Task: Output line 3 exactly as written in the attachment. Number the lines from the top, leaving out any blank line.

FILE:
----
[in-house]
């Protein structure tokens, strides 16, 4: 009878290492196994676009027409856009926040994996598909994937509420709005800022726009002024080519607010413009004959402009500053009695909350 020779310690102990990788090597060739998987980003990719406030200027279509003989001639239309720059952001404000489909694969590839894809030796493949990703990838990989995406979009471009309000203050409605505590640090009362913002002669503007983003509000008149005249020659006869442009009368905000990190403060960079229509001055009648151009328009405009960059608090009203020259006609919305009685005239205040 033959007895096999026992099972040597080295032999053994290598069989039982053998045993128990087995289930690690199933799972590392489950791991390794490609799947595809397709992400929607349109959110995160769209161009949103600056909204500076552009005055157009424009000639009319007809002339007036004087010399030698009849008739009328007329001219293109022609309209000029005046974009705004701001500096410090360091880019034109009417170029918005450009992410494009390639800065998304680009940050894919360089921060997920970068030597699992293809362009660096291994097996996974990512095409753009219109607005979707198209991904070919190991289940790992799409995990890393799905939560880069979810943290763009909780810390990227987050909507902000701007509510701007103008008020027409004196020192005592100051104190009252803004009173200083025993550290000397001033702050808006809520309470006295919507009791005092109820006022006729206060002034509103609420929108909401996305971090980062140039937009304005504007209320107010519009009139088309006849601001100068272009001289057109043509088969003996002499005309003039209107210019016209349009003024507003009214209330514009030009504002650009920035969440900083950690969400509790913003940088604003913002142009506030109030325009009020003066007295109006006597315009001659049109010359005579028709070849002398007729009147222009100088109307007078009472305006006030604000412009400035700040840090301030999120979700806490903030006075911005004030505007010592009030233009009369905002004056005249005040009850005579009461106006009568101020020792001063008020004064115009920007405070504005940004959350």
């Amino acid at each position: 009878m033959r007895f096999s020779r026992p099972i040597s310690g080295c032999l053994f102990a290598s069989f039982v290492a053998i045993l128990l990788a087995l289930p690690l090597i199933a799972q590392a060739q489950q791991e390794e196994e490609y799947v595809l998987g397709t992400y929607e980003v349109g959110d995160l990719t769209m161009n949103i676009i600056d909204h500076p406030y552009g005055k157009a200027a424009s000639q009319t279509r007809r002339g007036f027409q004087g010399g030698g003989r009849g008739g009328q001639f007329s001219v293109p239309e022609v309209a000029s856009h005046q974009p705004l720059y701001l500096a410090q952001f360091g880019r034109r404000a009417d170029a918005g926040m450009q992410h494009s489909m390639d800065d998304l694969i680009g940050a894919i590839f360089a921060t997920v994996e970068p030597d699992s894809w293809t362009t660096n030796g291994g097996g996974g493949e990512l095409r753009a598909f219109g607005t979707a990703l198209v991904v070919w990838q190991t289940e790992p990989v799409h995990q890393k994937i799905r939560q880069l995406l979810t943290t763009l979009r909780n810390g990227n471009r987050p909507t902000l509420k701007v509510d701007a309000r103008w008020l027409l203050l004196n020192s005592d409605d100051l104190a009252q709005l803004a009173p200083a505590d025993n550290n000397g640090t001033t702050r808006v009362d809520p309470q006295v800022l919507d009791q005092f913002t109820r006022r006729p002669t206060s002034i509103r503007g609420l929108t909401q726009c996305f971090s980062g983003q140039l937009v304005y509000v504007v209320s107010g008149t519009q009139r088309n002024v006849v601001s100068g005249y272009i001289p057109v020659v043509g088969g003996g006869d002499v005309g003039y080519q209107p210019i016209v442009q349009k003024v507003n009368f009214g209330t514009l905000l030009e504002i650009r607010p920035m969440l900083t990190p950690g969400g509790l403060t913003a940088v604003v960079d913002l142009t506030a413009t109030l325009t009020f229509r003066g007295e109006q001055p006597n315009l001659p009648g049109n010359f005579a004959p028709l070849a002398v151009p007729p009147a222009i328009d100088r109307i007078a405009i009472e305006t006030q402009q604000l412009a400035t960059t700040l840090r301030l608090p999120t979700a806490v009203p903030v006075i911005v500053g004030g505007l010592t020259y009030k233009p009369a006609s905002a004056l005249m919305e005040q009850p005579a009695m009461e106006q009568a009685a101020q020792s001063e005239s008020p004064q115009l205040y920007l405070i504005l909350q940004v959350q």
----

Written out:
């Amino acid at each position: 009878m033959r007895f096999s020779r026992p099972i040597s310690g080295c032999l053994f102990a290598s069989f039982v290492a053998i045993l128990l990788a087995l289930p690690l090597i199933a799972q590392a060739q489950q791991e390794e196994e490609y799947v595809l998987g397709t992400y929607e980003v349109g959110d995160l990719t769209m161009n949103i676009i600056d909204h500076p406030y552009g005055k157009a200027a424009s000639q009319t279509r007809r002339g007036f027409q004087g010399g030698g003989r009849g008739g009328q001639f007329s001219v293109p239309e022609v309209a000029s856009h005046q974009p705004l720059y701001l500096a410090q952001f360091g880019r034109r404000a009417d170029a918005g926040m450009q992410h494009s489909m390639d800065d998304l694969i680009g940050a894919i590839f360089a921060t997920v994996e970068p030597d699992s894809w293809t362009t660096n030796g291994g097996g996974g493949e990512l095409r753009a598909f219109g607005t979707a990703l198209v991904v070919w990838q190991t289940e790992p990989v799409h995990q890393k994937i799905r939560q880069l995406l979810t943290t763009l979009r909780n810390g990227n471009r987050p909507t902000l509420k701007v509510d701007a309000r103008w008020l027409l203050l004196n020192s005592d409605d100051l104190a009252q709005l803004a009173p200083a505590d025993n550290n000397g640090t001033t702050r808006v009362d809520p309470q006295v800022l919507d009791q005092f913002t109820r006022r006729p002669t206060s002034i509103r503007g609420l929108t909401q726009c996305f971090s980062g983003q140039l937009v304005y509000v504007v209320s107010g008149t519009q009139r088309n002024v006849v601001s100068g005249y272009i001289p057109v020659v043509g088969g003996g006869d002499v005309g003039y080519q209107p210019i016209v442009q349009k003024v507003n009368f009214g209330t514009l905000l030009e504002i650009r607010p920035m969440l900083t990190p950690g969400g509790l403060t913003a940088v604003v960079d913002l142009t506030a413009t109030l325009t009020f229509r003066g007295e109006q001055p006597n315009l001659p009648g049109n010359f005579a004959p028709l070849a002398v151009p007729p009147a222009i328009d100088r109307i007078a405009i009472e305006t006030q402009q604000l412009a400035t960059t700040l840090r301030l608090p999120t979700a806490v009203p903030v006075i911005v500053g004030g505007l010592t020259y009030k233009p009369a006609s905002a004056l005249m919305e005040q009850p005579a009695m009461e106006q009568a009685a101020q020792s001063e005239s008020p004064q115009l205040y920007l405070i504005l909350q940004v959350q």